His primary scientific interests are in Environmental chemistry, Sorption, Biostimulation, Bioremediation and Groundwater. Philip M. Jardine works in the field of Environmental chemistry, namely Water pollution. His Sorption course of study focuses on Inorganic chemistry and Savannah River Site.
He combines subjects such as Desulfovibrio, Microbial population biology, Environmental remediation and Denitrifying bacteria with his study of Biostimulation. His work carried out in the field of Bioremediation brings together such families of science as Desulfosporosinus, Maximum Contaminant Level and Microbiology. His Groundwater research integrates issues from Saprolite, Waste disposal and Transuranic waste.
Environmental chemistry, Soil water, Groundwater, Bioremediation and Environmental remediation are his primary areas of study. His study in Environmental chemistry is interdisciplinary in nature, drawing from both Contamination, Soil contamination, Sorption, Desulfovibrio and Microbial population biology. Philip M. Jardine interconnects Dissolved organic carbon and Extraction in the investigation of issues within Soil water.
His Groundwater study combines topics from a wide range of disciplines, such as Saprolite, Waste disposal and Nitrate. Philip M. Jardine is studying Biostimulation, which is a component of Bioremediation. His Environmental remediation research is multidisciplinary, incorporating elements of Groundwater pollution and Plume.
Philip M. Jardine mainly investigates Environmental chemistry, Soil water, Environmental remediation, Bioremediation and Sorption. His Environmental chemistry research incorporates elements of Anaerobic respiration, Soil microbiology and Titration. His biological study spans a wide range of topics, including Organic acid, Biochemistry, Contamination and Dissolved organic carbon.
Philip M. Jardine has included themes like Containment, Waste management and Plutonium in his Environmental remediation study. His work carried out in the field of Bioremediation brings together such families of science as Sampling, Sediment and Microbial population biology. His work deals with themes such as Inorganic chemistry, Soil pH, Chemical equilibrium and Dissolution, which intersect with Sorption.
Philip M. Jardine mostly deals with Environmental chemistry, Environmental remediation, Soil water, Sorption and Soil pH. His Environmental chemistry research is multidisciplinary, relying on both Hematite, Vegetable oil, Bromide, Methane and Nitrate. His studies deal with areas such as Bioremediation, Microbial population biology, Biogeochemical cycle, Redox and Soil microbiology as well as Environmental remediation.
In the field of Soil water, his study on Soil contamination overlaps with subjects such as Multiple linear regression analysis. His study in Sorption is interdisciplinary in nature, drawing from both Soil science, Ultisol, Soil test and Mollisol.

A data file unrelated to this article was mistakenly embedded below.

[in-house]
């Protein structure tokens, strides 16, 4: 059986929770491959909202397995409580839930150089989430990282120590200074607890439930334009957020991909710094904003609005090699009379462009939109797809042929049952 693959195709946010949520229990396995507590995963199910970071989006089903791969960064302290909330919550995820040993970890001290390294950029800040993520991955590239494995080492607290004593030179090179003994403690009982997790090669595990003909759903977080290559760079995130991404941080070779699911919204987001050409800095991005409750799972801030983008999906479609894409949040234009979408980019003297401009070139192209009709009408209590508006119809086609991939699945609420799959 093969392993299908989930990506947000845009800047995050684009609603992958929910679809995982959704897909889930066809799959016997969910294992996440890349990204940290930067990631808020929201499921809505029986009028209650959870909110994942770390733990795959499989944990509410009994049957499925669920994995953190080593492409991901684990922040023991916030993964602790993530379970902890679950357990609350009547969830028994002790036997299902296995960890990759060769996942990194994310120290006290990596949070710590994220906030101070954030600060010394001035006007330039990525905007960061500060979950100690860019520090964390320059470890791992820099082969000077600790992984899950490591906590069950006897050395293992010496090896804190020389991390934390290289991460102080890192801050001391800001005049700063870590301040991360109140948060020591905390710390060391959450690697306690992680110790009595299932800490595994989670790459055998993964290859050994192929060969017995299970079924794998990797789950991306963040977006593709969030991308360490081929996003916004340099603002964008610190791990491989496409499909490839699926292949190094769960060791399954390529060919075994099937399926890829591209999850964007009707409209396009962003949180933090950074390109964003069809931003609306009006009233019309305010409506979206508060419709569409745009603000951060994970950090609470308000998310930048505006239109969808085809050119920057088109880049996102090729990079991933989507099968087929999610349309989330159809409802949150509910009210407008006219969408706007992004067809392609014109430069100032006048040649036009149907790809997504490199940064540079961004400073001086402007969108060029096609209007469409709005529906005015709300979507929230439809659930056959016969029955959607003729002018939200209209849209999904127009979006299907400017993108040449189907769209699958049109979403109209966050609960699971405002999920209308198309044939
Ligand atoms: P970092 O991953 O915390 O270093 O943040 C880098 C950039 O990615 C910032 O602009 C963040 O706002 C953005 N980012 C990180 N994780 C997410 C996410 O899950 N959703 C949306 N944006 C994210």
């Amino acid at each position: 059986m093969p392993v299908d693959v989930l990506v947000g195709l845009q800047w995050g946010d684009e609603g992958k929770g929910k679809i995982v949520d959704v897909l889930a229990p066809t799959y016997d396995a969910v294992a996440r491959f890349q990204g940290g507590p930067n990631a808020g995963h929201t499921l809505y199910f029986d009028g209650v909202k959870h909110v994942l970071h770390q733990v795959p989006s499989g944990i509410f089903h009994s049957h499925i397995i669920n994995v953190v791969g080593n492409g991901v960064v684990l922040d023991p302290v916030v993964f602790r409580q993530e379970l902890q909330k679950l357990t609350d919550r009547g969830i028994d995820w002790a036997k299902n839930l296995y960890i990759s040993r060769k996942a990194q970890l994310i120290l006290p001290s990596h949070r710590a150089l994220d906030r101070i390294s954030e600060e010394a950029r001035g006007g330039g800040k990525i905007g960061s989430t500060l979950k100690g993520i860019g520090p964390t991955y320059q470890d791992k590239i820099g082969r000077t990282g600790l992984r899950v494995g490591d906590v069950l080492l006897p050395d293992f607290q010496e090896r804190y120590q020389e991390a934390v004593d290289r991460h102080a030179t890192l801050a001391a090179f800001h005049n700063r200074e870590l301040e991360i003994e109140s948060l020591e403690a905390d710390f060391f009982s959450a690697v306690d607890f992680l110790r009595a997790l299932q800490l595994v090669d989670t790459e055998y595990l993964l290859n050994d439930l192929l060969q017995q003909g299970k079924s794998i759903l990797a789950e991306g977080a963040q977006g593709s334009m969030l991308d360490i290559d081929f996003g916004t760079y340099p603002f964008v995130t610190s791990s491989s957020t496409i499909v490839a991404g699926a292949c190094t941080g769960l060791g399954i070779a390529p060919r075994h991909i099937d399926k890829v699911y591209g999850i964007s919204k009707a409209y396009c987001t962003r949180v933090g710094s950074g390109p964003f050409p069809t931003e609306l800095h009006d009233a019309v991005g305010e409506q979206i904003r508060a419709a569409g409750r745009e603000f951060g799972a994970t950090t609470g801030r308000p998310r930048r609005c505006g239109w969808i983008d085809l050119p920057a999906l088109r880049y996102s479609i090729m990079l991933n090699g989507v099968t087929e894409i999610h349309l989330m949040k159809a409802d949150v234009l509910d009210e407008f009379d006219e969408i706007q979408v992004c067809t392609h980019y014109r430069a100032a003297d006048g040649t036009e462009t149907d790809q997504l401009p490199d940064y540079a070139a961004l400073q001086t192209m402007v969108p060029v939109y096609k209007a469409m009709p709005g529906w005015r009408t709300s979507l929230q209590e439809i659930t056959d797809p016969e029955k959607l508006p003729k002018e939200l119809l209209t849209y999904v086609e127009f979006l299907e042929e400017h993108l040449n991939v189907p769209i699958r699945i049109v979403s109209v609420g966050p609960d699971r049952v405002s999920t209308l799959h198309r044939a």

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U(VI) Adsorption to Heterogeneous Subsurface Media: Application of a Surface Complexation Model
Mark O Barnett;Philip M Jardine;Scott C Brooks.
Environmental Science & Technology (2002)
Adsorption, sequestration, and bioaccessibility of As(V) in soils.
Jae-Kyu Yang;Mark O Barnett;Philip M Jardine;Nicholas T Basta.
Environmental Science & Technology (2002)
Using soil physical and chemical properties to estimate bulk density
Sonja A. Heuscher;Craig C. Brandt;Philip M. Jardine.
Soil Science Society of America Journal (2005)
Enhancement of Carbon Sequestration in US Soils
Wilfred M. Post;R. Cesar Izaurralde;Julie D. Jastrow;Bruce A. McCARL.
In situ bioreduction of uranium (VI) to submicromolar levels and reoxidation by dissolved oxygen.
Weimin Wu;Jack M Carley;Jian Luo;Matthew A. Ginder-Vogel.
Environmental Science & Technology (2007)
Mobility of natural organic matter in a study aquifer
John F. McCarthy;Thomas M. Williams;Liyuan Liang;Philip M. Jardine.
Environmental Science & Technology (1993)
Mobilization of transuranic radionuclides from disposal trenches by natural organic matter
John F McCarthy;Kenneth R Czerwinski;William E Sanford;Philip M Jardine.
Journal of Contaminant Hydrology (1998)
Microbial Communities in Contaminated Sediments, Associated with Bioremediation of Uranium to Submicromolar Levels
Erick Cardenas;Weimin Wu;Mary Beth Leigh;Jack M Carley.
Applied and Environmental Microbiology (2008)
Sorption and binary exchange of nitrate, sulfate, and uranium on an anion-exchange resin.
Baohua Gu;Yee-Kyoung Ku;Philip M. Jardine.
Environmental Science & Technology (2004)
Bioreduction of Uranium in a Contaminated Soil Column
Baohua Gu;Wei-Min Wu;Matthew A Ginder-Vogel;Hui Yan.
Environmental Science & Technology (2005)
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